Difference between Nucleic Acid and Serology tests for detection of COVID-19

The world is suffering from a COVID-19 pandemic which is caused by the SARS-CoV-2 virus and the lock-down and social distancing has caused serious disruptions in the living and working conditions of people globally. As of the beginning of June 2020, there have been more than 6 million confirmed cases and more than 380,000 deaths. The impact on the world economy due to shutdowns and restrictions due to travel bans has been palpable. The need for rapid and effective means of testing to indentify and stop the spread of the disease is more important than ever. Many universities, research labs and companies are trying hard to come up with new methods of testing and effective test kits to rapidly identify the virus in infected individuals and help stop the spread of virus by making the affected individuals to self isolate.

Figure 1 shows one of these rapid test methods that was deployed in South Korea and was very effective in helping to flatten the curve in that country

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Figure 1: COVID-19 rapid testing in South Korea

When it comes to testing for COVID-19, there are two basic methods of testing as follows:

·       Nucleic acid based tests

·       Serological tests

The nucleic test is the gold standard for testing COVID-19 and detects the virus directly (Reference 1). The serological test on the other hand, tracks the spread of the virus in the population by detecting the antibodies produced against the virus. This could help in understanding how the virus has spread in the population and assesses the true extent  of the spread of COVID-19. Up until a vaccine is found, rapid and accurate testing is the most effective way of stopping the SARS-CoV-2 virus to spread any further.

The article attempts to describe the details of each method of testing along with different kinds of tests which exist in each category

Nucleic Acid based Test:

An assay is an investigative procedure in laboratory medicine, pharmacology, environmental biology and molecular biology for qualitatively assessing or quantitatively measuring the presence amount or functional activity of a target entity. Molecular assays for detection of viral nucleic acids include the following tests:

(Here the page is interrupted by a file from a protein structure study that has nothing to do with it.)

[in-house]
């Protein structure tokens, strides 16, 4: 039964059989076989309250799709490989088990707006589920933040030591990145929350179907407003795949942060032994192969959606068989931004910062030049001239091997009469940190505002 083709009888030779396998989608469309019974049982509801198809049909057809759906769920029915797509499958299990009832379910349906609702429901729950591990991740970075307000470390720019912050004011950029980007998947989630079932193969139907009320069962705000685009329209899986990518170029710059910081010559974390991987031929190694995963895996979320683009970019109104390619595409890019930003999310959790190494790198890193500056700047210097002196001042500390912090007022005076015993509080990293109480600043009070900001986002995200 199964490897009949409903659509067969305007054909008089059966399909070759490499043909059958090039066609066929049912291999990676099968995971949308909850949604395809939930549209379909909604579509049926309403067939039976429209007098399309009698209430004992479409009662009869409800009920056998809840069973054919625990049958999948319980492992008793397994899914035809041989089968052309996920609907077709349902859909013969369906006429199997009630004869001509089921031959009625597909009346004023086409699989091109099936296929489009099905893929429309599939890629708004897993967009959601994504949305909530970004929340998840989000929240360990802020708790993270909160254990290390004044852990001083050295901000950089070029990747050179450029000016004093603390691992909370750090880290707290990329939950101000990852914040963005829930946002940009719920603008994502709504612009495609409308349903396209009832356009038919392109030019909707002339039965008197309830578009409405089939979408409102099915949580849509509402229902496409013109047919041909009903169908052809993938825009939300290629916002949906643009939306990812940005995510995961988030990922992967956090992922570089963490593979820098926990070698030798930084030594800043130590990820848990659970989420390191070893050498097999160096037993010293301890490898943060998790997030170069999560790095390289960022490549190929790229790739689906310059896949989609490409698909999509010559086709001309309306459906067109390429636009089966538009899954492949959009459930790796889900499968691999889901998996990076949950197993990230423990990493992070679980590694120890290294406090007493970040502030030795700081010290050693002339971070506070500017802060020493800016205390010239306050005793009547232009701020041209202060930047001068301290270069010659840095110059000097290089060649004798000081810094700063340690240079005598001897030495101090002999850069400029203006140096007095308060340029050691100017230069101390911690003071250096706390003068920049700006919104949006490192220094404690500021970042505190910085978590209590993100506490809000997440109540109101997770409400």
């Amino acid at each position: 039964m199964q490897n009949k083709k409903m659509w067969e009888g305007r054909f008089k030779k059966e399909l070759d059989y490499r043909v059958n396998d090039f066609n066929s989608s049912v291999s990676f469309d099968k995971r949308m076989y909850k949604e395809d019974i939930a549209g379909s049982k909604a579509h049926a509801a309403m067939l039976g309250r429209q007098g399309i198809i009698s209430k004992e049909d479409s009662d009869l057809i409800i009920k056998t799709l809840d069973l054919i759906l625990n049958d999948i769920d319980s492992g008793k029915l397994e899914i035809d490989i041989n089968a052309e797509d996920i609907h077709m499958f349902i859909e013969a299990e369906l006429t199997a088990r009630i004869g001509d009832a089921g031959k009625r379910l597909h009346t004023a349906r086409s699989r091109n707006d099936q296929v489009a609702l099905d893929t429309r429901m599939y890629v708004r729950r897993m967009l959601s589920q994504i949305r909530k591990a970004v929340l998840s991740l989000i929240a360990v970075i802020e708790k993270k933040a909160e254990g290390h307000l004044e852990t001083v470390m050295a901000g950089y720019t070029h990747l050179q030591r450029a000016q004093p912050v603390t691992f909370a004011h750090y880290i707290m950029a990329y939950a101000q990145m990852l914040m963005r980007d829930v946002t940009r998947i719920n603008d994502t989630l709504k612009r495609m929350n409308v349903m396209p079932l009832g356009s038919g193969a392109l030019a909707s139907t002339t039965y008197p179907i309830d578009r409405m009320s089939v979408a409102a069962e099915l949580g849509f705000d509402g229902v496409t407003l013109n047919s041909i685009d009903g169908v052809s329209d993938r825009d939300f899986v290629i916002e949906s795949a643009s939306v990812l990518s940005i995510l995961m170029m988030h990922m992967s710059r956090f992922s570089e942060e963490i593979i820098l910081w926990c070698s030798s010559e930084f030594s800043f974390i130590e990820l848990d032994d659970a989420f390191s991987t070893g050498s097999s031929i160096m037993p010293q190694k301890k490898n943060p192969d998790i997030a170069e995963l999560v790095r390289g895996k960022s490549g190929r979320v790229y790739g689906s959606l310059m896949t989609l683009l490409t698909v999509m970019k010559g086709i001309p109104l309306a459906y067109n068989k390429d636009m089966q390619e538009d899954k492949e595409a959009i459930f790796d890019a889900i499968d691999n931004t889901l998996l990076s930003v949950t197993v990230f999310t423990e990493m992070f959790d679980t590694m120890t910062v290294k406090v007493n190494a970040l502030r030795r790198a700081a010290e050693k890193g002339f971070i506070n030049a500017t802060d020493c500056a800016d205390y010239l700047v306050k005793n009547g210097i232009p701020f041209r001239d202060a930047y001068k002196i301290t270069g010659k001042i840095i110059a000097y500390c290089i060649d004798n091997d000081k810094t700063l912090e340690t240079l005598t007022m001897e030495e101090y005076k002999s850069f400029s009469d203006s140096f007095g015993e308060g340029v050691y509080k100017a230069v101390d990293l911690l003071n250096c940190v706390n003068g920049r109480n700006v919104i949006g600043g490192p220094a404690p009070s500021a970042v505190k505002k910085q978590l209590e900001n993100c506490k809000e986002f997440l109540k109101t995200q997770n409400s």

Reverse Transcription –Polymerase Chain Reaction (RT-PCR)(Reference 2). The technique relies on amplifying a small amount of viral genetic material in a sample and is considered to be a gold standard for detection of SARS-CoV-2 virus. The samples can be collected from serum (Yellow plasma in the blood), stool and eye discharges.

Although the RT-PCR is considered to be the most widely accepted method of detection, it has a number of disadvantages. These are listed below:

             ·       The need for very expensive instrumentation

             ·       The need for highly skilled personnel to do the testing

             ·       It will take a few days for the results to get ready

Due to these factors, many labs and research institutes around the world are working hard to improve the efficiency of this test and come up with new methods for faster and cheaper testing.

Figure 2 shows the basics of the RT-PCR.

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Figure 2: The basics of RT-PCR (Reference 3)

As depicted in figure 2, in the first step, a sample swab is taken from the upper respiratory tracts of an individual. The single stranded RNA extracted from the sample is then purified and converted into double stranded DNA. The produced DNA is then amplified through several thermal cycles and is mixed with a fluorescent dye. If the result is positive, the fluorescence from the amplified DNA will be visible and confirms the presence of SARS-CoV-2.